Monday, May 25, 2015

The Debts That Cannot Be Paid

America, 2015

"Remember us."
 As simple an order as a king can give. "Remember why we died." For he did not wish tribute, nor song, nor monuments nor poems of war and valor. His wish was simple. "Remember us," he said to me. That was his hope, should any free soul come across that place, in all the countless centuries yet to be. May all our voices whisper to you from the ageless stones, 
"Go tell the Spartans, passerby, that here by Spartan law, we lie."
— "Dilios"

The way to honor our fallen heroes is to not use up our soldiers like tissues carelessly pulled from a box. The way to honor our heroes is to be willing to use everything within our power — to move the mountains themselves! — to save them, whether from a fire base in Afghanistan or a burning embassy in Benghazi. The way to honor our soldiers is to provide them with the tools, the training and above all the leadership they demand and deserve. We as a country have fallen far, far short on all those things.

I have no illusions about what little I can add now to the silent testimony of those who gave their lives willingly for their country. Words are even more feeble on this Memorial Day, for the sight before us is that of a strong and good nation that stands in silence and remembers those who were loved and who, in return, loved their countrymen enough to die for them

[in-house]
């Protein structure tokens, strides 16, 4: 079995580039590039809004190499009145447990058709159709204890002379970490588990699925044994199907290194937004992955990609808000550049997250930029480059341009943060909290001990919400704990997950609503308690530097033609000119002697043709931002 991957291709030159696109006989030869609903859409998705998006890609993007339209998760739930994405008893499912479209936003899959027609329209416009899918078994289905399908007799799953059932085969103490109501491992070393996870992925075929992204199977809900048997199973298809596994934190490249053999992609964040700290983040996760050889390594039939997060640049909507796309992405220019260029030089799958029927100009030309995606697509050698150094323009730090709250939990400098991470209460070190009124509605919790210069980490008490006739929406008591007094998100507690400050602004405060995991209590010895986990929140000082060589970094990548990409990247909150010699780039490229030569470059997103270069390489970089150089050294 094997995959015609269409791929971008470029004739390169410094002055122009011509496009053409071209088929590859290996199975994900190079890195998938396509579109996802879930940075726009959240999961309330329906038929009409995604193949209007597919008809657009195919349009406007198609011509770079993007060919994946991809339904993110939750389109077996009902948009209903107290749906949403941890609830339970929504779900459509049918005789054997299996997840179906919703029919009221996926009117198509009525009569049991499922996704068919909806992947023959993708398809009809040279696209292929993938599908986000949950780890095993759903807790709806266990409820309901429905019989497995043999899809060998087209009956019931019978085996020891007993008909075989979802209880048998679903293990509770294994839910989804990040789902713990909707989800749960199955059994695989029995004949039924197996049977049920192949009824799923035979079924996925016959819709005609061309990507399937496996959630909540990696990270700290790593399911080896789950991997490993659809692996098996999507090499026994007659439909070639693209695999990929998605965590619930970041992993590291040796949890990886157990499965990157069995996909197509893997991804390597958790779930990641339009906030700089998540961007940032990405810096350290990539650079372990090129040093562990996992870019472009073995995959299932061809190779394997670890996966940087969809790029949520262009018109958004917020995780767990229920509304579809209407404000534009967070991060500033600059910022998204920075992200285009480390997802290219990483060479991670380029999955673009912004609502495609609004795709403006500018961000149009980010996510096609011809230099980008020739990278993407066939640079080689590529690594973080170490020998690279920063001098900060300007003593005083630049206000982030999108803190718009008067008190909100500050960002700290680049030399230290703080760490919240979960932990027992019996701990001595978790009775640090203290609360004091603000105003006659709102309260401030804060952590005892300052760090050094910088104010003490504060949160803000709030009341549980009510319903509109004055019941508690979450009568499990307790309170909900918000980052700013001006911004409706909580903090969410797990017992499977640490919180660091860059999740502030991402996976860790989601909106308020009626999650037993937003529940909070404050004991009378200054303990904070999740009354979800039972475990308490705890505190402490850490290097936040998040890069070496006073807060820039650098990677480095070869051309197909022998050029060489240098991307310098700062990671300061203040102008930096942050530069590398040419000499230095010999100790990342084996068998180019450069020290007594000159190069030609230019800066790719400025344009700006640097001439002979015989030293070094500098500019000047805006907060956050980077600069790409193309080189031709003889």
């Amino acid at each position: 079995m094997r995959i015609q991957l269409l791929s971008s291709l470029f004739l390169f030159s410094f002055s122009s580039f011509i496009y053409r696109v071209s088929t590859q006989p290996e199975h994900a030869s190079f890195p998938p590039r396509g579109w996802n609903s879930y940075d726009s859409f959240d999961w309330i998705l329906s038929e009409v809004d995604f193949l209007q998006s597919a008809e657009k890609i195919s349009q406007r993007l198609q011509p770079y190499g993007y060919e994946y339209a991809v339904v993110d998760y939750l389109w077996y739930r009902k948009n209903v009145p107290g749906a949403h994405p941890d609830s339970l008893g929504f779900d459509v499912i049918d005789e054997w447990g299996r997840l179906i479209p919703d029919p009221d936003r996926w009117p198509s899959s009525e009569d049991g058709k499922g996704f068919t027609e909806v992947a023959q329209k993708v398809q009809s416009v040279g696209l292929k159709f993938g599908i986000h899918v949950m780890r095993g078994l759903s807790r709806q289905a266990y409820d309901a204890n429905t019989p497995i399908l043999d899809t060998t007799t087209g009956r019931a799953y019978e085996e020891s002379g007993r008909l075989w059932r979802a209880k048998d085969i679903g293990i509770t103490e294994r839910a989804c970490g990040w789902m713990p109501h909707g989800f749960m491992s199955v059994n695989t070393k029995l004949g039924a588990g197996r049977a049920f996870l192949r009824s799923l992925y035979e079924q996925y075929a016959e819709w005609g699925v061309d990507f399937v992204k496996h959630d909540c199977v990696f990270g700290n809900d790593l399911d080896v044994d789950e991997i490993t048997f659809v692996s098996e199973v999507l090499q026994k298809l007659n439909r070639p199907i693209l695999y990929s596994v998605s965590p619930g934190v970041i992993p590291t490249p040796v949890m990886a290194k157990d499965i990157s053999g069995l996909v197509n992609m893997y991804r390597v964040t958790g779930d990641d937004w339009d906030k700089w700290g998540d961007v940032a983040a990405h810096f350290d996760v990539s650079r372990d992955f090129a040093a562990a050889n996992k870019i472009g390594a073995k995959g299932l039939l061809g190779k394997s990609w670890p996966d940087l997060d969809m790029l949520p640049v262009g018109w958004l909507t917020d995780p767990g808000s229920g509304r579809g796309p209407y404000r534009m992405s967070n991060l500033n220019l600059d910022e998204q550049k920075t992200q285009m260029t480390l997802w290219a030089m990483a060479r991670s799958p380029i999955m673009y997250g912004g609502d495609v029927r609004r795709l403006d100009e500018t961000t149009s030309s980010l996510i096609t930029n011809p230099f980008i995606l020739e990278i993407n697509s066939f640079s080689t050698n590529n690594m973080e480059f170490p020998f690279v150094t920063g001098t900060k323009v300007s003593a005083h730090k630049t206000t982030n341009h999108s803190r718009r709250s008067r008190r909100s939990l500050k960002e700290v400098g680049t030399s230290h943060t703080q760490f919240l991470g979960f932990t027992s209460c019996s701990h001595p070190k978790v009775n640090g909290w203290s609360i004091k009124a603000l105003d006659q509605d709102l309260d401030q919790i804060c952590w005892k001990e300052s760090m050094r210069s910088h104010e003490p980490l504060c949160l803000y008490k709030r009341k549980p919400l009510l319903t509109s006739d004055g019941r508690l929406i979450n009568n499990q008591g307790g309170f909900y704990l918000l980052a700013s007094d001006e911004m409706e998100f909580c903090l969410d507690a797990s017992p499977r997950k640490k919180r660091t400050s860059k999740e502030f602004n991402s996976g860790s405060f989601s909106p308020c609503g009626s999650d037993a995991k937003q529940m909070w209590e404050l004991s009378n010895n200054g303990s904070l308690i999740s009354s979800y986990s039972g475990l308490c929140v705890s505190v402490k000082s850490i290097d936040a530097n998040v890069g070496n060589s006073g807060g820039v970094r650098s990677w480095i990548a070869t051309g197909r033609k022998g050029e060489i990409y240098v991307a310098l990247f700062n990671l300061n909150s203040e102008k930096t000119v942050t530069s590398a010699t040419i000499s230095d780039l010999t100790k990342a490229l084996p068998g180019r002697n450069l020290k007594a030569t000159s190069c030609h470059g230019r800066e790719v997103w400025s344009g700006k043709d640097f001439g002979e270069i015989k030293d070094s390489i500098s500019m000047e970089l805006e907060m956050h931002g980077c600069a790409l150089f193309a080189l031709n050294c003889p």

Yet, we must try to honor them—not for their sakes alone, but for our own. And if words cannot repay the debt we owe these men, surely with our actions we must strive to keep faith with them and with the vision that led them to battle and to final sacrifice. 
Our first obligation to them and ourselves is plain enough: The United States and the freedom for which it stands, the freedom for which they died, must endure and prosper. Their lives remind us that freedom is not bought cheaply. It has a cost; it imposes a burden. And just as they whom we commemorate were willing to sacrifice, so too must we—in a less final, less heroic way—be willing to give of ourselves. 
— Ronald Reagan

As always, my thoughts are of my father, Robert R. Bane (USN WW2, Pacific Theater) and my dearest friends, now gone, Martin Garner (USAF, Vietnam) and Dave Arnold (USAF Reserve Parajumper Rescue, Vietnam).

Thank you all for your service.


Anonymous said...

We lost a military man in our family, not on some far off battlefield, but in the US. He was doing his job that he loved so well and his equipment failed him. I still respect his service and the sacrifice of his young widow.

Tennessee Gentleman said...

When you go home, tell them of us and say; For their tomorrow we gave our today.